More than half of the respondents considered themselves as active mobile app users (56.1%; 356/635), and nearly half were interested in using novel mobile apps on a daily basis (49.1%; 312/635).

Study 2: Second Online Questionnaire

The second online questionnaire (n=366) was similar to the Study 1 questionnaire except for the 4 supplementary questions concerning stress management and experience of well-being apps as presented in the Data Collection section. The data collection and analysis methods were similar to the first study. Email invitations were sent in February 2015. Over 97% of the respondents responded within 14 days of opening the questionnaire.

Most of the respondents were female (83.9%; 308/366) and full-time students (74.8%; 274/366). The age range was 19 to 56 years, with the majority of respondents being 30 years or younger (n=304; 83.0%; 304/366). Slightly over half of the respondents considered themselves as active mobile app users (57.1%; 209/366), and nearly half reported being interested in using novel mobile apps on a daily basis (45.9%; 168/366). Ethnicity information is similar to that in Study 1; either there were basically no ethnic minorities in the sample or their number was extremely small (<1%).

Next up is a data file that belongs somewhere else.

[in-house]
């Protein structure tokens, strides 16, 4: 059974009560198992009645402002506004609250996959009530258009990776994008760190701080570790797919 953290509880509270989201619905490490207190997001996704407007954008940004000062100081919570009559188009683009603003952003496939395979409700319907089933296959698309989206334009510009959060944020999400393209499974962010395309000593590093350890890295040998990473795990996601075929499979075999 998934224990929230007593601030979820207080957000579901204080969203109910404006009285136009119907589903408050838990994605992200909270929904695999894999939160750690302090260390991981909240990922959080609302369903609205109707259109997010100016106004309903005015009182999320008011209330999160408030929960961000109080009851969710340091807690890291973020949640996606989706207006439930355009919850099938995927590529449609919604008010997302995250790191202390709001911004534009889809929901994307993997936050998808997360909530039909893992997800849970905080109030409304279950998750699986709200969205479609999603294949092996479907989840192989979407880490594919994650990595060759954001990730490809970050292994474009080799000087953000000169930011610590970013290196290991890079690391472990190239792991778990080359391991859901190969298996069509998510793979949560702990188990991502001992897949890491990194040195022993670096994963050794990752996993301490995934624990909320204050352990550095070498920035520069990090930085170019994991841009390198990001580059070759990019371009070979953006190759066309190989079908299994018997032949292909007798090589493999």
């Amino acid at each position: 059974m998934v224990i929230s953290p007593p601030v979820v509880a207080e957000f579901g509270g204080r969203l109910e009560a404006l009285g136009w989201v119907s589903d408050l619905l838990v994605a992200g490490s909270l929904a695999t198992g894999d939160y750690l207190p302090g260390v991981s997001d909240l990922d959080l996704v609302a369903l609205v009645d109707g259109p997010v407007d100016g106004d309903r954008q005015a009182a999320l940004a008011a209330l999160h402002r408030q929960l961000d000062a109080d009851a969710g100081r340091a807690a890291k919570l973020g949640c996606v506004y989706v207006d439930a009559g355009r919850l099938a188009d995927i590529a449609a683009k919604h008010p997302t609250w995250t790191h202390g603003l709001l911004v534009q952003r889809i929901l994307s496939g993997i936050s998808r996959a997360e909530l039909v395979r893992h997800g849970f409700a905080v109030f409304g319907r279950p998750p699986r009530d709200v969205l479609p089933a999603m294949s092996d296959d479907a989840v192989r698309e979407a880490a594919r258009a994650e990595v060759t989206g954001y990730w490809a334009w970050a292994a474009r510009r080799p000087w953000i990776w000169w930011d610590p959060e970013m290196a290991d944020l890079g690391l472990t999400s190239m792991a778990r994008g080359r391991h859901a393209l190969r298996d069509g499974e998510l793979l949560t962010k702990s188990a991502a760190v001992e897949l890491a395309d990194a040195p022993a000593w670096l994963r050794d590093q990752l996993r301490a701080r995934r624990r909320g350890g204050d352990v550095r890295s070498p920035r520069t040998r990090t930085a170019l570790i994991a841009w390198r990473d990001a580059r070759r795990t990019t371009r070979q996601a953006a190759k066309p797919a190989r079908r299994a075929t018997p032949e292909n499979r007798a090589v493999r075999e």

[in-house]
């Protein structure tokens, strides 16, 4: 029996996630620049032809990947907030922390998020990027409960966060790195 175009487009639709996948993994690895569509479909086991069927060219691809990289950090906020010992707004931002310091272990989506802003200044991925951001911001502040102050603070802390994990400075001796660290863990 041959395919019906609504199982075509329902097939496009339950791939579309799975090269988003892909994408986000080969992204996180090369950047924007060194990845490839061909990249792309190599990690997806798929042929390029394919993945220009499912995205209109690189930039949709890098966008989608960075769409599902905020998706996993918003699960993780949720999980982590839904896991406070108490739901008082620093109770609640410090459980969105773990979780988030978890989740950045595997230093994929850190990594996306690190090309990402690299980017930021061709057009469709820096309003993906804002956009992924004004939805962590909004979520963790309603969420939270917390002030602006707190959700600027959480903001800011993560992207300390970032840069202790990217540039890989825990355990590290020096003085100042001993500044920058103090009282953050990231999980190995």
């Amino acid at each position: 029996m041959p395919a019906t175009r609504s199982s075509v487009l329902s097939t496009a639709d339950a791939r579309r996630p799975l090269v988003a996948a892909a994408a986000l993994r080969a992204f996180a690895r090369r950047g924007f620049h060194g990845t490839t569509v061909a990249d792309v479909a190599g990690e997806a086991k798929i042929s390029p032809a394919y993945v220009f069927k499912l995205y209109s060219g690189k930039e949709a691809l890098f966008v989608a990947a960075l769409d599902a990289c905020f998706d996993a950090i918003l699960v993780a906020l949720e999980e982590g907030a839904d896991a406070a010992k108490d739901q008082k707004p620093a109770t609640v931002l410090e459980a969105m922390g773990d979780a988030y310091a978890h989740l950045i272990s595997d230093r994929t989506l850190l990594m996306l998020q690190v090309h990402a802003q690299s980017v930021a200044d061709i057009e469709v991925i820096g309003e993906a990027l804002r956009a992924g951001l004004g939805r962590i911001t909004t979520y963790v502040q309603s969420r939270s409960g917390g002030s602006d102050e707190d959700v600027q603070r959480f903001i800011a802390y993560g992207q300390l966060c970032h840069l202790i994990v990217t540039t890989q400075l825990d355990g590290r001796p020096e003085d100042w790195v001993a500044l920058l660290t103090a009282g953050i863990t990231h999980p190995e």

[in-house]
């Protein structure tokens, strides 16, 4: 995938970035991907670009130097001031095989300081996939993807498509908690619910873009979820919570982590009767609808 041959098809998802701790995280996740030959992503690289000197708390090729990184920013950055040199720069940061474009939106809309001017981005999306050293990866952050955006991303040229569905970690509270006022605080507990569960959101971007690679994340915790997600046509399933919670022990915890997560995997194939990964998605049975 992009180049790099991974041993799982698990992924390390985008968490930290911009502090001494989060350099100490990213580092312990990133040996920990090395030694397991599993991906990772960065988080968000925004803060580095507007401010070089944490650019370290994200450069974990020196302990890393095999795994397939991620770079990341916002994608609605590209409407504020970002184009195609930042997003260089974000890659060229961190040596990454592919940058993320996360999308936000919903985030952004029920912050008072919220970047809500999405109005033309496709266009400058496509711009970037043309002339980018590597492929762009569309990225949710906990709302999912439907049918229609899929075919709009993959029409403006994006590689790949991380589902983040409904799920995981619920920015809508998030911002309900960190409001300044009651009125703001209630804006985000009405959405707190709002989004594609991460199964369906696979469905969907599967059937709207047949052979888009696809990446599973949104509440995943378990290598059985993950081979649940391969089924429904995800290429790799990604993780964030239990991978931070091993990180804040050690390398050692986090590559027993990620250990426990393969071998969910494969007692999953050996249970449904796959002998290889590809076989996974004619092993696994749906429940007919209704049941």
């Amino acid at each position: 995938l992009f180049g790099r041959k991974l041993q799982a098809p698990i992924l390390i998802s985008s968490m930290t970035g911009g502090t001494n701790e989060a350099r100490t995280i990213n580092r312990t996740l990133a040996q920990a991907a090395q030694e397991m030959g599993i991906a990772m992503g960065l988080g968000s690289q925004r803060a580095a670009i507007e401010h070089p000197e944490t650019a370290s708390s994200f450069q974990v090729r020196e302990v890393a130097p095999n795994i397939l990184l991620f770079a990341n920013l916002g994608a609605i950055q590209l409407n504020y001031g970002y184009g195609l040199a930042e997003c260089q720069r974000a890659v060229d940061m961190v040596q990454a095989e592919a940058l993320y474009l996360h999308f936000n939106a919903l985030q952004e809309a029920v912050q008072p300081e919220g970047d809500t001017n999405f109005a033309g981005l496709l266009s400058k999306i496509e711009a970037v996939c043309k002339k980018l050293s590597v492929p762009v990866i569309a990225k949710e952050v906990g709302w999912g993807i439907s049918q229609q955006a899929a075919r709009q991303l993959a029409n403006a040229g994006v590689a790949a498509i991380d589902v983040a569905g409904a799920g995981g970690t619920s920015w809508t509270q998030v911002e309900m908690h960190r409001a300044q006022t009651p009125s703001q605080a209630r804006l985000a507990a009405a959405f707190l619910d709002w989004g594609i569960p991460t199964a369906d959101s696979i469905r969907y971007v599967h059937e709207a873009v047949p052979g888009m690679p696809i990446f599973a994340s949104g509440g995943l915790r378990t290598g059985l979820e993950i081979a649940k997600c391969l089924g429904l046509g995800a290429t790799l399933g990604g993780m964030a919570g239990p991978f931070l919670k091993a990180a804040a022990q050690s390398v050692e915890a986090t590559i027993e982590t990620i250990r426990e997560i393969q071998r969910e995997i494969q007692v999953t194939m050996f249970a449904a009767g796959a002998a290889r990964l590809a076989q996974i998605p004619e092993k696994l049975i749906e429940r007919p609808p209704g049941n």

As with Study 1, the socioeconomic background of the sample was relatively evenly spread; 24.9% (91/366) reported their family background as working class, 46.7% (171/366) as middle class, 26.8% (98/366) as upper middle class, and 1.6% (6/366) as upper class. Of the whole sample, 23.0% (84/366) had had a diagnosis of clinical depression at some point in their lives and 5.4% were currently clinically depressed. In addition, 17.5% (64/366) of the respondents reported worse or much worse health than average people of their age, whereas 35.6% (130/366) reported better or much better health than the average person of their age. Altogether, 23.0% (84/366) of respondents reported having difficulties quite often or often in making ends meet (=not having enough money). Moreover, 12.3% (45/366) of respondents described being rather dissatisfied or very dissatisfied with their lives.

Every fifth respondent (20.8%; 76/366) had previous experience with well-being apps, and 55.5% (203/366) stated that they would be interested in using apps geared to stress management.

Findings From Study 1

In the first questionnaire round, we investigated correlations between the Big Five personality dimensions and other stress-related variables. The correlations are presented in Multimedia Appendix 1.

Neuroticism was strongly associated with rumination, anxiety, and depressive symptoms. People with higher neuroticism reported more stress and were more likely to have a diagnosis of clinical depression. Furthermore, higher neuroticism was associated with lower happiness and being less content in the current life situation. Higher neuroticism was also associated with a history of absences from work or similar duties for psychological reasons and worry about the financial situation and was negatively associated with social status in society and personal health situation.